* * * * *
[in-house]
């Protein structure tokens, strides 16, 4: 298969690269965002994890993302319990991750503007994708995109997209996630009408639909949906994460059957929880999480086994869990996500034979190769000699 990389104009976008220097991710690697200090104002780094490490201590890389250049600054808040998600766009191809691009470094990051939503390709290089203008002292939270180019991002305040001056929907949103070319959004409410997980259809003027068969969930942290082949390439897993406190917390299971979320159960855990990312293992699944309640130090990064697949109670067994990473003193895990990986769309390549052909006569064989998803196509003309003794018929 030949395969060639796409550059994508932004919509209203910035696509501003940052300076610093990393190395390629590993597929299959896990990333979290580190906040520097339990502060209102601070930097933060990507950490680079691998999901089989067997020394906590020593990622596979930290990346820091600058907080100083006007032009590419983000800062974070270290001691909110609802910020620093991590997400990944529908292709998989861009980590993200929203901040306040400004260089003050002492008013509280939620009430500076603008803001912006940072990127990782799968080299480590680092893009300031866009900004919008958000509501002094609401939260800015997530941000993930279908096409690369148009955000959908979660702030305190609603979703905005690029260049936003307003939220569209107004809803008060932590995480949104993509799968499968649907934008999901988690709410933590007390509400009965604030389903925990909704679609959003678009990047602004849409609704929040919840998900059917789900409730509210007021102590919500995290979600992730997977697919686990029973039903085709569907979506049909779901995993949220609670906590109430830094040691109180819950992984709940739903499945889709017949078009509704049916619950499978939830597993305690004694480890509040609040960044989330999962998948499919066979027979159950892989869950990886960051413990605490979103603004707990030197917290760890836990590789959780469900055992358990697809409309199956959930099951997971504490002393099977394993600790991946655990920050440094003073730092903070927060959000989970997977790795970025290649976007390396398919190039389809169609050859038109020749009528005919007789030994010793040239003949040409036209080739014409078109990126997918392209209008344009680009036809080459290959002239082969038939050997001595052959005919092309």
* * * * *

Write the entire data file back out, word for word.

[in-house]
């Protein structure tokens, strides 16, 4: 298969690269965002994890993302319990991750503007994708995109997209996630009408639909949906994460059957929880999480086994869990996500034979190769000699 990389104009976008220097991710690697200090104002780094490490201590890389250049600054808040998600766009191809691009470094990051939503390709290089203008002292939270180019991002305040001056929907949103070319959004409410997980259809003027068969969930942290082949390439897993406190917390299971979320159960855990990312293992699944309640130090990064697949109670067994990473003193895990990986769309390549052909006569064989998803196509003309003794018929 030949395969060639796409550059994508932004919509209203910035696509501003940052300076610093990393190395390629590993597929299959896990990333979290580190906040520097339990502060209102601070930097933060990507950490680079691998999901089989067997020394906590020593990622596979930290990346820091600058907080100083006007032009590419983000800062974070270290001691909110609802910020620093991590997400990944529908292709998989861009980590993200929203901040306040400004260089003050002492008013509280939620009430500076603008803001912006940072990127990782799968080299480590680092893009300031866009900004919008958000509501002094609401939260800015997530941000993930279908096409690369148009955000959908979660702030305190609603979703905005690029260049936003307003939220569209107004809803008060932590995480949104993509799968499968649907934008999901988690709410933590007390509400009965604030389903925990909704679609959003678009990047602004849409609704929040919840998900059917789900409730509210007021102590919500995290979600992730997977697919686990029973039903085709569907979506049909779901995993949220609670906590109430830094040691109180819950992984709940739903499945889709017949078009509704049916619950499978939830597993305690004694480890509040609040960044989330999962998948499919066979027979159950892989869950990886960051413990605490979103603004707990030197917290760890836990590789959780469900055992358990697809409309199956959930099951997971504490002393099977394993600790991946655990920050440094003073730092903070927060959000989970997977790795970025290649976007390396398919190039389809169609050859038109020749009528005919007789030994010793040239003949040409036209080739014409078109990126997918392209209008344009680009036809080459290959002239082969038939050997001595052959005919092309």